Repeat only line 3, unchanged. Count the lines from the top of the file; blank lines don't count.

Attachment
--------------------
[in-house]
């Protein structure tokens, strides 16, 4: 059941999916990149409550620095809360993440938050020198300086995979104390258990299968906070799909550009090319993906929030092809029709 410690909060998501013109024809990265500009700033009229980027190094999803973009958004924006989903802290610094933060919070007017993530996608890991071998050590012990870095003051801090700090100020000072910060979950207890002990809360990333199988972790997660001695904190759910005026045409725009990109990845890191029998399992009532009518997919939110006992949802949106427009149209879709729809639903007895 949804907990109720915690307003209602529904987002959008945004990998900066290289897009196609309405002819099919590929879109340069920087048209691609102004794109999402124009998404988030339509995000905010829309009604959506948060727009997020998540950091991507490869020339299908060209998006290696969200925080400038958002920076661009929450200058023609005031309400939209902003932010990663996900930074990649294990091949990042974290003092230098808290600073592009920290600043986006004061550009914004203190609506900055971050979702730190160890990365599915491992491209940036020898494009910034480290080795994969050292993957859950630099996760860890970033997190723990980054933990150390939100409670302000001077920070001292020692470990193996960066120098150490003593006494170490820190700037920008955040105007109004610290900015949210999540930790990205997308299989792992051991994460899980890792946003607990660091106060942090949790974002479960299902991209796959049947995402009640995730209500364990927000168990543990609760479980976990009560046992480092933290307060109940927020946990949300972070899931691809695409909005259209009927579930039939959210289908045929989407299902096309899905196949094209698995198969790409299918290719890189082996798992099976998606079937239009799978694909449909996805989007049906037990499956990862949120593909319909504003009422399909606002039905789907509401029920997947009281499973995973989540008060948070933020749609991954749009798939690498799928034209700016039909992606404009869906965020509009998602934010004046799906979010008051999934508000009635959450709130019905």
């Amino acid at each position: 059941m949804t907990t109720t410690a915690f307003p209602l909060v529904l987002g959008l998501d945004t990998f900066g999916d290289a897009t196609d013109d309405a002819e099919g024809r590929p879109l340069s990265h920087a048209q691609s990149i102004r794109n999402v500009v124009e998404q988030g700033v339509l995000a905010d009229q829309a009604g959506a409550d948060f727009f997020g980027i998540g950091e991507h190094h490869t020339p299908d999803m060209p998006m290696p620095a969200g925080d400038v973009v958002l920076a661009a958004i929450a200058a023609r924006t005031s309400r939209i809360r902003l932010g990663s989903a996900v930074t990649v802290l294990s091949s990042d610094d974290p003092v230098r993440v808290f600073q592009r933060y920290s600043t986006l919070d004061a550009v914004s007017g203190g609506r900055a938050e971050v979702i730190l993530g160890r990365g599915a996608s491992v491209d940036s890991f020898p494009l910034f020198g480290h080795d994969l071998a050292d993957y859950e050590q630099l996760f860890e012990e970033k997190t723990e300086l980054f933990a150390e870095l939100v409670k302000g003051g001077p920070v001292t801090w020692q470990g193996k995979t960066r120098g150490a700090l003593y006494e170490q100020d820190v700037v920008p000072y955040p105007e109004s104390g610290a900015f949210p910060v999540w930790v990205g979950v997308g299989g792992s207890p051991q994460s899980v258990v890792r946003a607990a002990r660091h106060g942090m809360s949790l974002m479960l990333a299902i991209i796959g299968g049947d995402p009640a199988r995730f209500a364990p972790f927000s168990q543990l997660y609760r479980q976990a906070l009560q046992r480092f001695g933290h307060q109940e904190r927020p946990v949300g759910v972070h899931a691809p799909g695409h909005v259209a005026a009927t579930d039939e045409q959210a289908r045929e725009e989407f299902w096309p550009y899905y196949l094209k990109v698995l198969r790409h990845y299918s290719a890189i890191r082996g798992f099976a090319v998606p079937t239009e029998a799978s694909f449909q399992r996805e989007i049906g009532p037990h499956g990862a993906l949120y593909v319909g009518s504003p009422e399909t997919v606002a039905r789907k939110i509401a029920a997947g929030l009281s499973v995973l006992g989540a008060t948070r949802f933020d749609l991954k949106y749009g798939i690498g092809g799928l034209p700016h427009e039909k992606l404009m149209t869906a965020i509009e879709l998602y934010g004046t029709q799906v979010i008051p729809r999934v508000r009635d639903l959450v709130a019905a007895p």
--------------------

């Amino acid at each position: 059941m949804t907990t109720t410690a915690f307003p209602l909060v529904l987002g959008l998501d945004t990998f900066g999916d290289a897009t196609d013109d309405a002819e099919g024809r590929p879109l340069s990265h920087a048209q691609s990149i102004r794109n999402v500009v124009e998404q988030g700033v339509l995000a905010d009229q829309a009604g959506a409550d948060f727009f997020g980027i998540g950091e991507h190094h490869t020339p299908d999803m060209p998006m290696p620095a969200g925080d400038v973009v958002l920076a661009a958004i929450a200058a023609r924006t005031s309400r939209i809360r902003l932010g990663s989903a996900v930074t990649v802290l294990s091949s990042d610094d974290p003092v230098r993440v808290f600073q592009r933060y920290s600043t986006l919070d004061a550009v914004s007017g203190g609506r900055a938050e971050v979702i730190l993530g160890r990365g599915a996608s491992v491209d940036s890991f020898p494009l910034f020198g480290h080795d994969l071998a050292d993957y859950e050590q630099l996760f860890e012990e970033k997190t723990e300086l980054f933990a150390e870095l939100v409670k302000g003051g001077p920070v001292t801090w020692q470990g193996k995979t960066r120098g150490a700090l003593y006494e170490q100020d820190v700037v920008p000072y955040p105007e109004s104390g610290a900015f949210p910060v999540w930790v990205g979950v997308g299989g792992s207890p051991q994460s899980v258990v890792r946003a607990a002990r660091h106060g942090m809360s949790l974002m479960l990333a299902i991209i796959g299968g049947d995402p009640a199988r995730f209500a364990p972790f927000s168990q543990l997660y609760r479980q976990a906070l009560q046992r480092f001695g933290h307060q109940e904190r927020p946990v949300g759910v972070h899931a691809p799909g695409h909005v259209a005026a009927t579930d039939e045409q959210a289908r045929e725009e989407f299902w096309p550009y899905y196949l094209k990109v698995l198969r790409h990845y299918s290719a890189i890191r082996g798992f099976a090319v998606p079937t239009e029998a799978s694909f449909q399992r996805e989007i049906g009532p037990h499956g990862a993906l949120y593909v319909g009518s504003p009422e399909t997919v606002a039905r789907k939110i509401a029920a997947g929030l009281s499973v995973l006992g989540a008060t948070r949802f933020d749609l991954k949106y749009g798939i690498g092809g799928l034209p700016h427009e039909k992606l404009m149209t869906a965020i509009e879709l998602y934010g004046t029709q799906v979010i008051p729809r999934v508000r009635d639903l959450v709130a019905a007895p």